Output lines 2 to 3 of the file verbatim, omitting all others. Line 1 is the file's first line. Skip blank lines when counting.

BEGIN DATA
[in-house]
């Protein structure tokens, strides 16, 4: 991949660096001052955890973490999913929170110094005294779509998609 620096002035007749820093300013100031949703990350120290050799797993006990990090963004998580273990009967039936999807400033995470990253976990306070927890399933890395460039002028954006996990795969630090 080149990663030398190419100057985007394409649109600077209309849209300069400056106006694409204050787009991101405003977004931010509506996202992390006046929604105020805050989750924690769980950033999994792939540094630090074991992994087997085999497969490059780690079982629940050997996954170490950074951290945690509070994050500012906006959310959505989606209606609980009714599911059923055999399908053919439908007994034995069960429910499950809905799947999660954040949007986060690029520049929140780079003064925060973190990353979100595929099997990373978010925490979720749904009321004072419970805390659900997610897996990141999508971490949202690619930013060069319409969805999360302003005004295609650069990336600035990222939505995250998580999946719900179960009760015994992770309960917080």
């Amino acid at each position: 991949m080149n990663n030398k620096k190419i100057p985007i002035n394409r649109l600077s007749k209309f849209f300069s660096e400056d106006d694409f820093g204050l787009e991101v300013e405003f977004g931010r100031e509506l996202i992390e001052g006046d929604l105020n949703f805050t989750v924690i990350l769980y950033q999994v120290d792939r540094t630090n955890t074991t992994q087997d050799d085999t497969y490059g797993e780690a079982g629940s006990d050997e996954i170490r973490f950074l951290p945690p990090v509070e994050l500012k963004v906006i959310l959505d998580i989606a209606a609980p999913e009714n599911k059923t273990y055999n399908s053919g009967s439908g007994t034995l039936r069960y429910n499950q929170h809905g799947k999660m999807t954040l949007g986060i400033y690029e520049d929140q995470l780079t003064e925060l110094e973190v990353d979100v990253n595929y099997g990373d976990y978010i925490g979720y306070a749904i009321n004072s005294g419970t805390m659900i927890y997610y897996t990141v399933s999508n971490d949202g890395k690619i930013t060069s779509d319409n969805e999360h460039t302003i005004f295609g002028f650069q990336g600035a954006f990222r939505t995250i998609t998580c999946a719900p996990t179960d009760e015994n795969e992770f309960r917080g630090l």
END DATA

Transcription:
């Protein structure tokens, strides 16, 4: 991949660096001052955890973490999913929170110094005294779509998609 620096002035007749820093300013100031949703990350120290050799797993006990990090963004998580273990009967039936999807400033995470990253976990306070927890399933890395460039002028954006996990795969630090 080149990663030398190419100057985007394409649109600077209309849209300069400056106006694409204050787009991101405003977004931010509506996202992390006046929604105020805050989750924690769980950033999994792939540094630090074991992994087997085999497969490059780690079982629940050997996954170490950074951290945690509070994050500012906006959310959505989606209606609980009714599911059923055999399908053919439908007994034995069960429910499950809905799947999660954040949007986060690029520049929140780079003064925060973190990353979100595929099997990373978010925490979720749904009321004072419970805390659900997610897996990141999508971490949202690619930013060069319409969805999360302003005004295609650069990336600035990222939505995250998580999946719900179960009760015994992770309960917080």
């Amino acid at each position: 991949m080149n990663n030398k620096k190419i100057p985007i002035n394409r649109l600077s007749k209309f849209f300069s660096e400056d106006d694409f820093g204050l787009e991101v300013e405003f977004g931010r100031e509506l996202i992390e001052g006046d929604l105020n949703f805050t989750v924690i990350l769980y950033q999994v120290d792939r540094t630090n955890t074991t992994q087997d050799d085999t497969y490059g797993e780690a079982g629940s006990d050997e996954i170490r973490f950074l951290p945690p990090v509070e994050l500012k963004v906006i959310l959505d998580i989606a209606a609980p999913e009714n599911k059923t273990y055999n399908s053919g009967s439908g007994t034995l039936r069960y429910n499950q929170h809905g799947k999660m999807t954040l949007g986060i400033y690029e520049d929140q995470l780079t003064e925060l110094e973190v990353d979100v990253n595929y099997g990373d976990y978010i925490g979720y306070a749904i009321n004072s005294g419970t805390m659900i927890y997610y897996t990141v399933s999508n971490d949202g890395k690619i930013t060069s779509d319409n969805e999360h460039t302003i005004f295609g002028f650069q990336g600035a954006f990222r939505t995250i998609t998580c999946a719900p996990t179960d009760e015994n795969e992770f309960r917080g630090l």